Local Art Redefined

Webster defines art as the quality, production, expression, or realm, according to aesthetic principles, of what is beautiful, appealing, or of more than ordinary significance. We have gathered a small group of local artist who have expressed their own definition of what art means to them; what inspires them, what projects they currently are working on, and what are their future plans. As you discover or perhaps rediscover these artists, you will see how they interpret their expression of art.


As a child, Christopher Georgesco was encouraged to pursue his own artistic talents by his father, internationally recognized architect Haralamb Georgescu, known for midcentury architecture treasures in Los Angeles and Palm Springs, most notably the Chi Chi Club in the 1960s. In 1972, Christopher had his first solo show at Newspace Gallery in Los Angeles, launching a stellar career that is still going some 40 years later.
Today, his impeccable sculptures and paintings can be found in the public collections of the Metropolitan Museum of Art, New York, the La Jolla Museum of Contemporary Art, the Palm Springs Art Museum, the Palm Springs Art Museum in Palm Desert, the Grand Hyatt Tokyo plus universities and corporations around the world. Locally, his works are prized by art collectors in some of the finest modern homes in the Valley, from La Quinta to Palm Springs.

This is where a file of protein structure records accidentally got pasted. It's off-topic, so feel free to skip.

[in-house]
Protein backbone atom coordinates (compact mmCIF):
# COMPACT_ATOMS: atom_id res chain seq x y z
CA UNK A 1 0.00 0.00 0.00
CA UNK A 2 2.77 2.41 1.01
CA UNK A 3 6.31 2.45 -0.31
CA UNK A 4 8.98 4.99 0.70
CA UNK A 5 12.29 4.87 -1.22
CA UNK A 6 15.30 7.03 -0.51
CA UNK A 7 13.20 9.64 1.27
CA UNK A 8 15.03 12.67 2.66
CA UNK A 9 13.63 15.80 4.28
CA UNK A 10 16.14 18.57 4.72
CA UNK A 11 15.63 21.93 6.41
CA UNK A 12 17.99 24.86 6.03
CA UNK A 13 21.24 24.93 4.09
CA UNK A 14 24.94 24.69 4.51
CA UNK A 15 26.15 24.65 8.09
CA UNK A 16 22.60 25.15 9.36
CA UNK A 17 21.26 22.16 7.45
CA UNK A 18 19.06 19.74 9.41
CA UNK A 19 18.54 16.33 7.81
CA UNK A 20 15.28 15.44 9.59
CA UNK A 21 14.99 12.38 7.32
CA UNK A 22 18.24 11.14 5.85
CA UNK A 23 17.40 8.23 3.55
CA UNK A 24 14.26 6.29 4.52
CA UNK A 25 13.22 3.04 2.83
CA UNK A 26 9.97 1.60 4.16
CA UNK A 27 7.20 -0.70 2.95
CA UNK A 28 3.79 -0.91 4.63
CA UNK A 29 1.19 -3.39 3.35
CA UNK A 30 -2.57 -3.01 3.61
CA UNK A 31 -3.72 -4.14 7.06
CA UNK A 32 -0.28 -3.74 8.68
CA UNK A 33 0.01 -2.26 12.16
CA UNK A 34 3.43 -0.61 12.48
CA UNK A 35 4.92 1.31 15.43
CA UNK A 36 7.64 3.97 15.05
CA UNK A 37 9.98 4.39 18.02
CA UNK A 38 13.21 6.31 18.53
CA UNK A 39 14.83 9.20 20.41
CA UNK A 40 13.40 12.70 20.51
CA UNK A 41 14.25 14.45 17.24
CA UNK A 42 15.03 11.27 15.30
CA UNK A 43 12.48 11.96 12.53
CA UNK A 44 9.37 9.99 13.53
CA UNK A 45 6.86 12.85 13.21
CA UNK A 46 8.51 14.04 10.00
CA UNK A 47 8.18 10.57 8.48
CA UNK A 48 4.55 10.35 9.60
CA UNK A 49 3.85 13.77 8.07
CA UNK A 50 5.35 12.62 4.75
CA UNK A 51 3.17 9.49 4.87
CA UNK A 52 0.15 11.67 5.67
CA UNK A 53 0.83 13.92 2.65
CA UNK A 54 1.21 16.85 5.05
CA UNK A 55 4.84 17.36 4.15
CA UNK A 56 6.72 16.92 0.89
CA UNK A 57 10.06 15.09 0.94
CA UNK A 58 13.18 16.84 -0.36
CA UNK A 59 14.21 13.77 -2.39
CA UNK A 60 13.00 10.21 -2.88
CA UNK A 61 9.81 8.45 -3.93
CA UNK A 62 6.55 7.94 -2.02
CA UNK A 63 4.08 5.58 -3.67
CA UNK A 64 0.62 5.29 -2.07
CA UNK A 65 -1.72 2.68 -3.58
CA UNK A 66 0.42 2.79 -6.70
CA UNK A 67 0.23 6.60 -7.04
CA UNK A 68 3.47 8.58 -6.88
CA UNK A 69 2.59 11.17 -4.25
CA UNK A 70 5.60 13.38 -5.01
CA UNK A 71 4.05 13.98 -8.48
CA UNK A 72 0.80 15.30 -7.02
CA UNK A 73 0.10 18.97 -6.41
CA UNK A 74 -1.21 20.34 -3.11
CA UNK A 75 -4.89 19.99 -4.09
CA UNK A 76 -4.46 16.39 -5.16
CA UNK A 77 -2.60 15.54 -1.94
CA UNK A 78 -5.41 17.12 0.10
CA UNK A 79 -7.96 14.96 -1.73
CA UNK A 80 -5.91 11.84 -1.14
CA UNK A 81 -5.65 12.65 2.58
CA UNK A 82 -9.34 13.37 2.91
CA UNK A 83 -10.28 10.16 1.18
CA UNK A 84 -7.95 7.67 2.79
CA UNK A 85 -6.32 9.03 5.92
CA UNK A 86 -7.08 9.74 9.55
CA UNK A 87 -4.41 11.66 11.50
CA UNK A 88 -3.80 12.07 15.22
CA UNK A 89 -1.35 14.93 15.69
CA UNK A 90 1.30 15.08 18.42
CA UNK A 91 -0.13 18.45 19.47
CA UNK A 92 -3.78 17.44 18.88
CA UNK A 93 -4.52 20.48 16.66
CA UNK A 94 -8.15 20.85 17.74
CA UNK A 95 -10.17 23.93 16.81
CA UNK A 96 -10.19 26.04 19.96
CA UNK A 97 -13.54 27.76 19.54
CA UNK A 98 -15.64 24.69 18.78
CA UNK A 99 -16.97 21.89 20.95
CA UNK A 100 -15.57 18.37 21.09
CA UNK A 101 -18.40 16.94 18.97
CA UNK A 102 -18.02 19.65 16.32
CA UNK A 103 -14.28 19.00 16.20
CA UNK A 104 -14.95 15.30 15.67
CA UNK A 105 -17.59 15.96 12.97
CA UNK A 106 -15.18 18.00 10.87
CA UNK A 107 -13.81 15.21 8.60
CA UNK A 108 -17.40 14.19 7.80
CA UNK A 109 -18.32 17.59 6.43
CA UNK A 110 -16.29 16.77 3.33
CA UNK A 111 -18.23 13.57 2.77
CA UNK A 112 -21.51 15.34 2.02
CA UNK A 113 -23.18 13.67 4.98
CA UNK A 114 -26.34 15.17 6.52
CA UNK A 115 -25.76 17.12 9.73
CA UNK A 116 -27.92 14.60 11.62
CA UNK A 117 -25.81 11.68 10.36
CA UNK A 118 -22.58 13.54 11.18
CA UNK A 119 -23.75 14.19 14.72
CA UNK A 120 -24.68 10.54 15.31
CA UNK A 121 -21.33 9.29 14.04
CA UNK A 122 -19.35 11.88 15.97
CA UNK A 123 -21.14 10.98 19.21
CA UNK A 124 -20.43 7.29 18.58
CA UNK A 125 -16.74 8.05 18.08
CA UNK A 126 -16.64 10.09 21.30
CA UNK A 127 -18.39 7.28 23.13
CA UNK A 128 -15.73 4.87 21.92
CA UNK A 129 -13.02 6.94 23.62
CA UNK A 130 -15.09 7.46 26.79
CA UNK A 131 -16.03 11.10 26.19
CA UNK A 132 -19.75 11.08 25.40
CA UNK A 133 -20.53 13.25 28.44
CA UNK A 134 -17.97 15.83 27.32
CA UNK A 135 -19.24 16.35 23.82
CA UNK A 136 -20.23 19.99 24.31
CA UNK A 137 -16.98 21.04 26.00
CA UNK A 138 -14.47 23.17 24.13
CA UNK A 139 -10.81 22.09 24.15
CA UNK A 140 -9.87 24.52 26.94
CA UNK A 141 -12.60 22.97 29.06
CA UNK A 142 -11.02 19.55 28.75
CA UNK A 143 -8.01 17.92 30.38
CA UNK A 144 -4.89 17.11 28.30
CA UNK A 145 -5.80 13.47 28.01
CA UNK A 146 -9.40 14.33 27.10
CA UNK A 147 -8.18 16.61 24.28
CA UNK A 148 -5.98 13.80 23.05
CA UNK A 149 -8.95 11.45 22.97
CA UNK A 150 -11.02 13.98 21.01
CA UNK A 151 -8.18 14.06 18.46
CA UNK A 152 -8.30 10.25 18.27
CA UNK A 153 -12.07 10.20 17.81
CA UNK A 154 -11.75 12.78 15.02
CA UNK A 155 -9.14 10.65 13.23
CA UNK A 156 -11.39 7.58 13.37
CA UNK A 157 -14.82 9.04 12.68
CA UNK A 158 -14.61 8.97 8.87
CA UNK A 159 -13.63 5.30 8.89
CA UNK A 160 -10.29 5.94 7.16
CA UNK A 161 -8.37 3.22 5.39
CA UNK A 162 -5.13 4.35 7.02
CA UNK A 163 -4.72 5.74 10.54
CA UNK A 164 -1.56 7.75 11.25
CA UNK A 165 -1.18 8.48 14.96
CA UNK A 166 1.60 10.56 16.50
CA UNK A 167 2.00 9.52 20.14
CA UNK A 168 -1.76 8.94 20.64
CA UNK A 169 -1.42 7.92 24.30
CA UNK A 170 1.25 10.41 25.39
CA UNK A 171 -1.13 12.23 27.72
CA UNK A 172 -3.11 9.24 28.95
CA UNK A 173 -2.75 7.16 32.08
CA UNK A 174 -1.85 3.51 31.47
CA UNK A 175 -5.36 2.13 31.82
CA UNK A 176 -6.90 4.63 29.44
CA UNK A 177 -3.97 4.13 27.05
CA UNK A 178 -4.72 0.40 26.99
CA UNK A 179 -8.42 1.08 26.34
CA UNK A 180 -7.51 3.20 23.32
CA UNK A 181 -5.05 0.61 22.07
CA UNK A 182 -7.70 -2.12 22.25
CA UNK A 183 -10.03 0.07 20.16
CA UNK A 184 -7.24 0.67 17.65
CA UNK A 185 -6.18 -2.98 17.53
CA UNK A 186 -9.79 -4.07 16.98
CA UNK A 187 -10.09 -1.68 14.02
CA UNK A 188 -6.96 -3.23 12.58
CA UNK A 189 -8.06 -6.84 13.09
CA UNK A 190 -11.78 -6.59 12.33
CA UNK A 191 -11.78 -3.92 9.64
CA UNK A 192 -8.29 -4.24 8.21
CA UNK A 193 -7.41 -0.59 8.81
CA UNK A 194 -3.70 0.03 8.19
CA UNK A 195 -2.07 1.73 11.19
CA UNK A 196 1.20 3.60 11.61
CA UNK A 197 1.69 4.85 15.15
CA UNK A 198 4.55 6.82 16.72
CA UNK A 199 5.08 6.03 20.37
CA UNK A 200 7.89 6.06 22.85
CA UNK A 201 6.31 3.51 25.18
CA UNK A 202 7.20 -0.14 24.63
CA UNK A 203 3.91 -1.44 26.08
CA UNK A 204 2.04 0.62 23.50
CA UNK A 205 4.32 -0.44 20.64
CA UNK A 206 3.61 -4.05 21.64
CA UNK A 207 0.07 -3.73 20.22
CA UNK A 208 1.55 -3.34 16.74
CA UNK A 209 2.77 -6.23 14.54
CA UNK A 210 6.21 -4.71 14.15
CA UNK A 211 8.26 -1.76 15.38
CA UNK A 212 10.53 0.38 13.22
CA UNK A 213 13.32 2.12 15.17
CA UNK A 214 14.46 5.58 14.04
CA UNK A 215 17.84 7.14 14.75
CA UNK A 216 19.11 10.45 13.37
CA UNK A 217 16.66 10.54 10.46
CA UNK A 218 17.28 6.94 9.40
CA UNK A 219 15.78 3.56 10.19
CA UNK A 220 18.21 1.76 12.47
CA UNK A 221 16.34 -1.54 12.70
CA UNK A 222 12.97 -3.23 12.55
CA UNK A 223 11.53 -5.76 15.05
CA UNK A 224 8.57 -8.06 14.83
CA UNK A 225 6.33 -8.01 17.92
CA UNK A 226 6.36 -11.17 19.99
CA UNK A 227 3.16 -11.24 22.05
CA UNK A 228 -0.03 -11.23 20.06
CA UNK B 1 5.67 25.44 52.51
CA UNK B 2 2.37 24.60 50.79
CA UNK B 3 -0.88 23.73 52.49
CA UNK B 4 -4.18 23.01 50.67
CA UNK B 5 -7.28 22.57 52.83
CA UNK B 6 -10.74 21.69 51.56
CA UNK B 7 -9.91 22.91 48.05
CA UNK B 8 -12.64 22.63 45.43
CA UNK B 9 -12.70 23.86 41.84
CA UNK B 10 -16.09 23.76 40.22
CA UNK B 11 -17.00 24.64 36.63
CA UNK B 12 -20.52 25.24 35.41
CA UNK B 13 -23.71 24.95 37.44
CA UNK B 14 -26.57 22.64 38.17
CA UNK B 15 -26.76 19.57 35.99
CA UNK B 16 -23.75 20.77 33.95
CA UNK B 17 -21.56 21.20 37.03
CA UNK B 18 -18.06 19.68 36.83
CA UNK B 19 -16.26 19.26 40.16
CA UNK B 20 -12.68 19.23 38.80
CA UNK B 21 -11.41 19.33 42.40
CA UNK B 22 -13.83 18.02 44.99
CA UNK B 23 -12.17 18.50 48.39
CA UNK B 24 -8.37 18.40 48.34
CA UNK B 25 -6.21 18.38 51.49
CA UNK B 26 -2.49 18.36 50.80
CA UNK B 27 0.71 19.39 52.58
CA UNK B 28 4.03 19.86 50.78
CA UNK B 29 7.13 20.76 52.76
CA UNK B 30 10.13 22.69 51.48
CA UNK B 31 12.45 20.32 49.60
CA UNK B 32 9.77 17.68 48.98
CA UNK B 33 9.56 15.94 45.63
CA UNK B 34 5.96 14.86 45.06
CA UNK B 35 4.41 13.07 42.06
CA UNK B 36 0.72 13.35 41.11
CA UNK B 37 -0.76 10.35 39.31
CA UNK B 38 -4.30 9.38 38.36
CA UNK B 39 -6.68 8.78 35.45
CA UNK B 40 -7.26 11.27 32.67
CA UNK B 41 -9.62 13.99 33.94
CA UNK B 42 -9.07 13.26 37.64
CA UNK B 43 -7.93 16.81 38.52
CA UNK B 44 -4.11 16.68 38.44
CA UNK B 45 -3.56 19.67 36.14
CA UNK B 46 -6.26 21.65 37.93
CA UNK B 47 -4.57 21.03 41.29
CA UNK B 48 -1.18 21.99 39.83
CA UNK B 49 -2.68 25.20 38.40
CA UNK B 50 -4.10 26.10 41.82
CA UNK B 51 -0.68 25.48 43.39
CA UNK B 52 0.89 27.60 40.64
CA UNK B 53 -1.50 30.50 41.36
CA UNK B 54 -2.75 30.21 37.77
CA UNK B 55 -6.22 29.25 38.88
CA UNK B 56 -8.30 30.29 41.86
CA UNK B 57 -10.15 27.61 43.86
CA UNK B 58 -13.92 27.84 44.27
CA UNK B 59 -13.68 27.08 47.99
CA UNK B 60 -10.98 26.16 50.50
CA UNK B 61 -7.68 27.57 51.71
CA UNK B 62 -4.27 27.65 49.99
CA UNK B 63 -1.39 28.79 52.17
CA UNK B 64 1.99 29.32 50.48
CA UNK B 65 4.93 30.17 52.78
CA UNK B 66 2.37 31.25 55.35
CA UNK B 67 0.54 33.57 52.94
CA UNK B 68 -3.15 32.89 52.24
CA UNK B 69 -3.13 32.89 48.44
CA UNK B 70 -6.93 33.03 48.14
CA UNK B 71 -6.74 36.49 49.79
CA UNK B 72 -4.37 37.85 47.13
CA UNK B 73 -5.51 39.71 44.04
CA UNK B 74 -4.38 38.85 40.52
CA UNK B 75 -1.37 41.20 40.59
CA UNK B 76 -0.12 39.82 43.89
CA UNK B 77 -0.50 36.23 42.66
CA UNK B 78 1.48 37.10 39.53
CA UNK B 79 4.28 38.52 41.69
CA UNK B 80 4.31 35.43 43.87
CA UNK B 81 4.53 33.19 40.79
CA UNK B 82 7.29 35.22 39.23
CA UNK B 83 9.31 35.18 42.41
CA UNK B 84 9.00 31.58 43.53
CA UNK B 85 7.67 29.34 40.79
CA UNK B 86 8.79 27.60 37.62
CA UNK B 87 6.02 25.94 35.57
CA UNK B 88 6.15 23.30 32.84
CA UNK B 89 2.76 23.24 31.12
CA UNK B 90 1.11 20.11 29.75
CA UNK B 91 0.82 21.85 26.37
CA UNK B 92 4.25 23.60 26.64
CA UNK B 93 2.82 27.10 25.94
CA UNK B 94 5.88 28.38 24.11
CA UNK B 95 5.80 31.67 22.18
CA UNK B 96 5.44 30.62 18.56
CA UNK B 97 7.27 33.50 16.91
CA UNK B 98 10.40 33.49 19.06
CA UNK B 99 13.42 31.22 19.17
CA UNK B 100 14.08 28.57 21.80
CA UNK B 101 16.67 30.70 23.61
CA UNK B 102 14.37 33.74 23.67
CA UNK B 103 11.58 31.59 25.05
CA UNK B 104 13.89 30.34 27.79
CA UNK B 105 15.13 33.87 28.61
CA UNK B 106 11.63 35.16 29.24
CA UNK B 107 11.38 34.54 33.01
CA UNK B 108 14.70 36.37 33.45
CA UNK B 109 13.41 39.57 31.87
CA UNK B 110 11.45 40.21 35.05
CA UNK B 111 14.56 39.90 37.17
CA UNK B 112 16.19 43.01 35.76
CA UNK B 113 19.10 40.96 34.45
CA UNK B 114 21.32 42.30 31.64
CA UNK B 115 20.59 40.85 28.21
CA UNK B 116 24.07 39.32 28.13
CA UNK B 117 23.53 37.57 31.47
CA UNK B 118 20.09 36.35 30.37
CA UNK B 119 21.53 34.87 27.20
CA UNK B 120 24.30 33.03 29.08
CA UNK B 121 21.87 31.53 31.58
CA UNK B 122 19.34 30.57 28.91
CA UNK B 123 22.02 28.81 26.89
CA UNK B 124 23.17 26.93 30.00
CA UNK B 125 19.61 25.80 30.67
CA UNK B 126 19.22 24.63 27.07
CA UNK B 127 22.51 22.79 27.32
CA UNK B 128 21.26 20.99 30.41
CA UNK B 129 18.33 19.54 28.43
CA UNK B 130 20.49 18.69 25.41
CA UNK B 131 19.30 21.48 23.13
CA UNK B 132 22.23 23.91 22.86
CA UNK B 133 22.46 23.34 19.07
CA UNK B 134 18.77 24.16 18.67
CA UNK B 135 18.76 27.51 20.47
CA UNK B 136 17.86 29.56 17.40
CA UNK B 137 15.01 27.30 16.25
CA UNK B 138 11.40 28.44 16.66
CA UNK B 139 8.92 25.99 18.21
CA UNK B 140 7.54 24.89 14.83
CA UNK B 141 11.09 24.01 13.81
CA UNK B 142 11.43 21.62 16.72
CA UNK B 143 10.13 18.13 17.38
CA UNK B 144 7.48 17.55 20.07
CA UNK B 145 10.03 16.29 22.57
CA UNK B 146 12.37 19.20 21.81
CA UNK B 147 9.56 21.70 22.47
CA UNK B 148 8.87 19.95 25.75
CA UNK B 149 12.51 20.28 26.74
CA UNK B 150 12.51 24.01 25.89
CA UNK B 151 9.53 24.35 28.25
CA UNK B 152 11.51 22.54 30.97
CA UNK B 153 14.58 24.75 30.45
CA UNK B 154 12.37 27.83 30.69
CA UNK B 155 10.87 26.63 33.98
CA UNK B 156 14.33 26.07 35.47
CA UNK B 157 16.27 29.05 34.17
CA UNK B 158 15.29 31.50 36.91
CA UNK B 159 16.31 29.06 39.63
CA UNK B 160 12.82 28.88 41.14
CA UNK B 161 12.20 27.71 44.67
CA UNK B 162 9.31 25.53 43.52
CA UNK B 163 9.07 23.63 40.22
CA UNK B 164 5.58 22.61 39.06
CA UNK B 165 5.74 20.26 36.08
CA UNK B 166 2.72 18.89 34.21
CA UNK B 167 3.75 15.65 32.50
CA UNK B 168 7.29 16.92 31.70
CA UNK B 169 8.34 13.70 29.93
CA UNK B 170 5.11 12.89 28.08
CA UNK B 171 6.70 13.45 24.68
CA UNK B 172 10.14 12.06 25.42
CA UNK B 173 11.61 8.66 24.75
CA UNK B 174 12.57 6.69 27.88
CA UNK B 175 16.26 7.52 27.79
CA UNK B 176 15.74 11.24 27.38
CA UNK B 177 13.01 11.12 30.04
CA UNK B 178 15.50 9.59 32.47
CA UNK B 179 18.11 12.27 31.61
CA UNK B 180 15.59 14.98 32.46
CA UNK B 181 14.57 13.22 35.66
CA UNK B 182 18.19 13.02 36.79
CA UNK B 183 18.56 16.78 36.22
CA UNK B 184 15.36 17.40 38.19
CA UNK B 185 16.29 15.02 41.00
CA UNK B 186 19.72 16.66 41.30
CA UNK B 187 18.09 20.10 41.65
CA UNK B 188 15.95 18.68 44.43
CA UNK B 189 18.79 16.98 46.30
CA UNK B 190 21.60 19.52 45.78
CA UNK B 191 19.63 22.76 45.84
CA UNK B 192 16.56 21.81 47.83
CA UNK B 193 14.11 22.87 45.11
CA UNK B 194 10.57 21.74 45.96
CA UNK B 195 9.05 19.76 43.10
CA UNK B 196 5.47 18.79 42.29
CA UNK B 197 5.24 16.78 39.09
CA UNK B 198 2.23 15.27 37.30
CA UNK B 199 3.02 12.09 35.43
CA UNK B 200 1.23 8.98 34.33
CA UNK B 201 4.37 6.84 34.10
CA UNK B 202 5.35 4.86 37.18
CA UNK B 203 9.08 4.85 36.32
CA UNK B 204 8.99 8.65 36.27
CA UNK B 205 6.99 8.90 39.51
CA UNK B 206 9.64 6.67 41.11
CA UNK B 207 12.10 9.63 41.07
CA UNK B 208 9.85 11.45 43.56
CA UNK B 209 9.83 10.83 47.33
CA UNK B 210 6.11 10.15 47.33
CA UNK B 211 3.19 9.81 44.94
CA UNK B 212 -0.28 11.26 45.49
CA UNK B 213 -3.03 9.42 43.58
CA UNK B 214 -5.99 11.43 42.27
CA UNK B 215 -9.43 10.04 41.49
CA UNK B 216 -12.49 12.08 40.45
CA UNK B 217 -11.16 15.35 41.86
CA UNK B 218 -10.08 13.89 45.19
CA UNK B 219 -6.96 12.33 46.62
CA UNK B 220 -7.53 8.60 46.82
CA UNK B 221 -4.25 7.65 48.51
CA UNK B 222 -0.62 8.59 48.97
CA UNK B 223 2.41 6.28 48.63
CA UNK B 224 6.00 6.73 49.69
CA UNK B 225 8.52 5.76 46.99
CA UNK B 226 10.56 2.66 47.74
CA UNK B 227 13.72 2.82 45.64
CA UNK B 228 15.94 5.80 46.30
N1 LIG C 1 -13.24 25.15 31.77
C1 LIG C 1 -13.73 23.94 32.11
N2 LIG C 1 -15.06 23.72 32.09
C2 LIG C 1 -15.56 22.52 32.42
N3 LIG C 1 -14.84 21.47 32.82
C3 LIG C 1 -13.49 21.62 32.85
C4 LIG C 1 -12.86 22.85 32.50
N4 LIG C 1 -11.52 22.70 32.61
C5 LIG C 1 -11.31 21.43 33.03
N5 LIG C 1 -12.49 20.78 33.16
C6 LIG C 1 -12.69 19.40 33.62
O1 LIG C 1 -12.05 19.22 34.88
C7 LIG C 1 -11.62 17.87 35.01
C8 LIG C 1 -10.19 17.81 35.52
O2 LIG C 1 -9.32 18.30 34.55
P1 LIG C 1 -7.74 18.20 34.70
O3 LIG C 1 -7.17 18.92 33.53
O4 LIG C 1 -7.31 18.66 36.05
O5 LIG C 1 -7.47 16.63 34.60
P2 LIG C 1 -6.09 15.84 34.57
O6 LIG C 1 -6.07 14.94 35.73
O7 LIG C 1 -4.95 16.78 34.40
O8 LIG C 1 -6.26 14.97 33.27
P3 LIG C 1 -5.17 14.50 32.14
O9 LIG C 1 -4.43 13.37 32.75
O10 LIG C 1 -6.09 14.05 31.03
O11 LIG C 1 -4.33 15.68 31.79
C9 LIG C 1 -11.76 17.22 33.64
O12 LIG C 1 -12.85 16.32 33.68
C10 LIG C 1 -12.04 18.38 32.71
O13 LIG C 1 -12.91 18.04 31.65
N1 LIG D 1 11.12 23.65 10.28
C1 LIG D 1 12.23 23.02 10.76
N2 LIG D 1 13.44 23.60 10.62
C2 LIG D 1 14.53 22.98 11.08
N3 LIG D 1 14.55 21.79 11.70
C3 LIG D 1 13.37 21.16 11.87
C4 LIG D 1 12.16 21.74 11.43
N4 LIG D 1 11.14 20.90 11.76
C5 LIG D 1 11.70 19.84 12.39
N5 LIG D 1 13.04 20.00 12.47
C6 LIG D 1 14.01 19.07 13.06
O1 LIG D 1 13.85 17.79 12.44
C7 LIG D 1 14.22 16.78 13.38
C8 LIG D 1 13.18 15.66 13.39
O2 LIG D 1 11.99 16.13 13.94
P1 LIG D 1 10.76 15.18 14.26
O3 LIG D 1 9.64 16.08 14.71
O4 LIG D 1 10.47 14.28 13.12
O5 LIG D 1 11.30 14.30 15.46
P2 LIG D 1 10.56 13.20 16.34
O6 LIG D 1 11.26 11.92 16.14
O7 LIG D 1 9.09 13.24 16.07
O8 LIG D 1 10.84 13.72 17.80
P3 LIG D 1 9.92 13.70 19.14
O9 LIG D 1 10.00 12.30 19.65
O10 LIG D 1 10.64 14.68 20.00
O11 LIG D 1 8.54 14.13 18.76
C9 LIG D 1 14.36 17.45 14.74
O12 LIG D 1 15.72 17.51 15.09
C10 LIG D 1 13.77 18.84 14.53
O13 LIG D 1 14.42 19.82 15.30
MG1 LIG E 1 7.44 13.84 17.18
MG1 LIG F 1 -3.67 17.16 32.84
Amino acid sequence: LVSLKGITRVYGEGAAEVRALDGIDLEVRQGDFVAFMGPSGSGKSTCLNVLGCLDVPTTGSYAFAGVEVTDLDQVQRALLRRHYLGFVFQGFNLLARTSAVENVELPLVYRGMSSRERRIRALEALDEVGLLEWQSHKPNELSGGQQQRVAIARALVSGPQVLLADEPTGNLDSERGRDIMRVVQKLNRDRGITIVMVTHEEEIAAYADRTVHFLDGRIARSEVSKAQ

Bruce Kimerer moved to the California desert from New York nearly four years ago. Back east, his work focused on the landscape, mostly portraying moody views of the Brooklyn waterfront and the rolling hills of rural upstate New York. Once here, his work changed dramatically. Gone were misty atmospheres and soft edges. A brightness and clarity emerged. Although his current work no longer resembles traditional landscape painting it is a direct response to the light, the color and the geometry of the Palm Springs environment. Bruce has exhibited at the National Academy of Design in New York as well as gallery venues in D.U.M.B.O., Brooklyn.



Deborah Martin (b. Boston 1961) is a contemporary American realist painter based in Sky Valley CA. Martin’s work often utilizes specific sites as a form of psychological excavation. Her poignant imagery offers a hauntingly intimate elegy for small town American roadsides.
Much of her practice emerges in collaborative conversation with writers and poets, taking form through exhibitions and publications. She is recognized for several pivotal bodies of work: Home on the Strange: In Search of the Salton Sea (Salton Sea, CA), Narrow Lands (Provincetown, MA), Back of Beyond (Wonder Valley, CA) and America (US.)
Martin’s paintings appear as illustrations in the book Building Provincetown written by New York Times Reporter David Dunlap (2015). Her work also appears in the book Home on the Strange: In Search of the Salton Sea a collaborative project written by Amy Sather Smith (2009.)
Currently, Martin is documenting small towns located in remote areas of the desert where the arid landscape is both vast and unpredictable. In the body of work titled Back of Beyond, Martin immortalizes a 21st century desert struggle against destruction. The publication based on this series of paintings is a collaborative effort between Martin and the Los Angeles Poet Nicky Sa-eun Schildkraut.